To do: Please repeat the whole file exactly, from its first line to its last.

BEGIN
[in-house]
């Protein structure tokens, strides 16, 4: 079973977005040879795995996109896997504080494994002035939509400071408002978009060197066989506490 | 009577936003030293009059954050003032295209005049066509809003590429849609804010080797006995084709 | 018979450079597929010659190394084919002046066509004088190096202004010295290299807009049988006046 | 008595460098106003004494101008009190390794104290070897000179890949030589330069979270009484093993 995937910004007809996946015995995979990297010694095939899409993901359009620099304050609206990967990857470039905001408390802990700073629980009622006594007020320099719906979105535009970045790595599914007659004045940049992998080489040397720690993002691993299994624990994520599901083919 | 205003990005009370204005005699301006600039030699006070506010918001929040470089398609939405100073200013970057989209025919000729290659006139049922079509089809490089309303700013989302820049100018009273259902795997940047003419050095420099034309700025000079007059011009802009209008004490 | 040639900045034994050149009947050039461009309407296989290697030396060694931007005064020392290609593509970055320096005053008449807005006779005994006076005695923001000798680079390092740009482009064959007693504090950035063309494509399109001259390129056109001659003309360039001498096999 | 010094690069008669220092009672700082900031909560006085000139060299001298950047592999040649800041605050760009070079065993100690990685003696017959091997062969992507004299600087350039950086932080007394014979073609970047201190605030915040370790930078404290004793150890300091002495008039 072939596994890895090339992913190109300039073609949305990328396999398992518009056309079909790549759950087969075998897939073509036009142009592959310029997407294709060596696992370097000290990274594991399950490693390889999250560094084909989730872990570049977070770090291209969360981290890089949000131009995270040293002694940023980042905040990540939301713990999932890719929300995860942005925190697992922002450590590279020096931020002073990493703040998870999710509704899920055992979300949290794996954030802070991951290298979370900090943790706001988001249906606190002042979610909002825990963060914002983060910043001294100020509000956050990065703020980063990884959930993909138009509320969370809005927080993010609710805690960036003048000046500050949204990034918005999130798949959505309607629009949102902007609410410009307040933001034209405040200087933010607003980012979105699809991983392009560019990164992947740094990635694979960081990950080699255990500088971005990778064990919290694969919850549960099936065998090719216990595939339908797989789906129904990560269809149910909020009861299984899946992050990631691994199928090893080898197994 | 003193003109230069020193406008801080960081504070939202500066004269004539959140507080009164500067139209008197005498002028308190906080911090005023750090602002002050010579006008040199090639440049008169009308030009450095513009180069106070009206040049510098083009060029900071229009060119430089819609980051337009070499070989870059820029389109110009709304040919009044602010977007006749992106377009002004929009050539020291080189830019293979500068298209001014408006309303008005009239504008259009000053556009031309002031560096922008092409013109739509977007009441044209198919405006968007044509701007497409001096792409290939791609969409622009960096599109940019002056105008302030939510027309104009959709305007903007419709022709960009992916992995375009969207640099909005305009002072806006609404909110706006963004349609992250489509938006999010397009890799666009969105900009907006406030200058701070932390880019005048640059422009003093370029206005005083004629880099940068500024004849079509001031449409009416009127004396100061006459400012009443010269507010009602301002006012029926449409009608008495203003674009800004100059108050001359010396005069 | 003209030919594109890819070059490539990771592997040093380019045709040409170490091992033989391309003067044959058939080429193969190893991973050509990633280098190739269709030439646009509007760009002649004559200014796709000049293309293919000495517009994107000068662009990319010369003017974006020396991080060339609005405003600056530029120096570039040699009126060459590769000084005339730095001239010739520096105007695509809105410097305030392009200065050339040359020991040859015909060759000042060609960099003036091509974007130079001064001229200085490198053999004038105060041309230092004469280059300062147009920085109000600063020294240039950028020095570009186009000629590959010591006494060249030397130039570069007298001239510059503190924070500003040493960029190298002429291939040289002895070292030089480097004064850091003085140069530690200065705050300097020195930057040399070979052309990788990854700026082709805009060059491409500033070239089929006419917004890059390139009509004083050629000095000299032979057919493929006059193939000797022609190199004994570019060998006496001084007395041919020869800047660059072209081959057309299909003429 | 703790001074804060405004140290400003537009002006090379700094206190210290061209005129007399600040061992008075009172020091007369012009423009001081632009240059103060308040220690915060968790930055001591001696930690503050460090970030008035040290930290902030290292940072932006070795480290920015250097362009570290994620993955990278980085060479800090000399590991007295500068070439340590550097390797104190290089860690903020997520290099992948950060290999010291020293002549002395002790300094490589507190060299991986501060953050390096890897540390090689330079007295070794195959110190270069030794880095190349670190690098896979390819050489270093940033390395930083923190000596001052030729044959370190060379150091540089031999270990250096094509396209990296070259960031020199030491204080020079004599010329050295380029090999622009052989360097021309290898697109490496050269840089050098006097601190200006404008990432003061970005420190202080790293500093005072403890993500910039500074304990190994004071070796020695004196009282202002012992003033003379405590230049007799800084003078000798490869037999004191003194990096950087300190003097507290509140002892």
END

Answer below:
[in-house]
């Protein structure tokens, strides 16, 4: 079973977005040879795995996109896997504080494994002035939509400071408002978009060197066989506490 | 009577936003030293009059954050003032295209005049066509809003590429849609804010080797006995084709 | 018979450079597929010659190394084919002046066509004088190096202004010295290299807009049988006046 | 008595460098106003004494101008009190390794104290070897000179890949030589330069979270009484093993 995937910004007809996946015995995979990297010694095939899409993901359009620099304050609206990967990857470039905001408390802990700073629980009622006594007020320099719906979105535009970045790595599914007659004045940049992998080489040397720690993002691993299994624990994520599901083919 | 205003990005009370204005005699301006600039030699006070506010918001929040470089398609939405100073200013970057989209025919000729290659006139049922079509089809490089309303700013989302820049100018009273259902795997940047003419050095420099034309700025000079007059011009802009209008004490 | 040639900045034994050149009947050039461009309407296989290697030396060694931007005064020392290609593509970055320096005053008449807005006779005994006076005695923001000798680079390092740009482009064959007693504090950035063309494509399109001259390129056109001659003309360039001498096999 | 010094690069008669220092009672700082900031909560006085000139060299001298950047592999040649800041605050760009070079065993100690990685003696017959091997062969992507004299600087350039950086932080007394014979073609970047201190605030915040370790930078404290004793150890300091002495008039 072939596994890895090339992913190109300039073609949305990328396999398992518009056309079909790549759950087969075998897939073509036009142009592959310029997407294709060596696992370097000290990274594991399950490693390889999250560094084909989730872990570049977070770090291209969360981290890089949000131009995270040293002694940023980042905040990540939301713990999932890719929300995860942005925190697992922002450590590279020096931020002073990493703040998870999710509704899920055992979300949290794996954030802070991951290298979370900090943790706001988001249906606190002042979610909002825990963060914002983060910043001294100020509000956050990065703020980063990884959930993909138009509320969370809005927080993010609710805690960036003048000046500050949204990034918005999130798949959505309607629009949102902007609410410009307040933001034209405040200087933010607003980012979105699809991983392009560019990164992947740094990635694979960081990950080699255990500088971005990778064990919290694969919850549960099936065998090719216990595939339908797989789906129904990560269809149910909020009861299984899946992050990631691994199928090893080898197994 | 003193003109230069020193406008801080960081504070939202500066004269004539959140507080009164500067139209008197005498002028308190906080911090005023750090602002002050010579006008040199090639440049008169009308030009450095513009180069106070009206040049510098083009060029900071229009060119430089819609980051337009070499070989870059820029389109110009709304040919009044602010977007006749992106377009002004929009050539020291080189830019293979500068298209001014408006309303008005009239504008259009000053556009031309002031560096922008092409013109739509977007009441044209198919405006968007044509701007497409001096792409290939791609969409622009960096599109940019002056105008302030939510027309104009959709305007903007419709022709960009992916992995375009969207640099909005305009002072806006609404909110706006963004349609992250489509938006999010397009890799666009969105900009907006406030200058701070932390880019005048640059422009003093370029206005005083004629880099940068500024004849079509001031449409009416009127004396100061006459400012009443010269507010009602301002006012029926449409009608008495203003674009800004100059108050001359010396005069 | 003209030919594109890819070059490539990771592997040093380019045709040409170490091992033989391309003067044959058939080429193969190893991973050509990633280098190739269709030439646009509007760009002649004559200014796709000049293309293919000495517009994107000068662009990319010369003017974006020396991080060339609005405003600056530029120096570039040699009126060459590769000084005339730095001239010739520096105007695509809105410097305030392009200065050339040359020991040859015909060759000042060609960099003036091509974007130079001064001229200085490198053999004038105060041309230092004469280059300062147009920085109000600063020294240039950028020095570009186009000629590959010591006494060249030397130039570069007298001239510059503190924070500003040493960029190298002429291939040289002895070292030089480097004064850091003085140069530690200065705050300097020195930057040399070979052309990788990854700026082709805009060059491409500033070239089929006419917004890059390139009509004083050629000095000299032979057919493929006059193939000797022609190199004994570019060998006496001084007395041919020869800047660059072209081959057309299909003429 | 703790001074804060405004140290400003537009002006090379700094206190210290061209005129007399600040061992008075009172020091007369012009423009001081632009240059103060308040220690915060968790930055001591001696930690503050460090970030008035040290930290902030290292940072932006070795480290920015250097362009570290994620993955990278980085060479800090000399590991007295500068070439340590550097390797104190290089860690903020997520290099992948950060290999010291020293002549002395002790300094490589507190060299991986501060953050390096890897540390090689330079007295070794195959110190270069030794880095190349670190690098896979390819050489270093940033390395930083923190000596001052030729044959370190060379150091540089031999270990250096094509396209990296070259960031020199030491204080020079004599010329050295380029090999622009052989360097021309290898697109490496050269840089050098006097601190200006404008990432003061970005420190202080790293500093005072403890993500910039500074304990190994004071070796020695004196009282202002012992003033003379405590230049007799800084003078000798490869037999004191003194990096950087300190003097507290509140002892």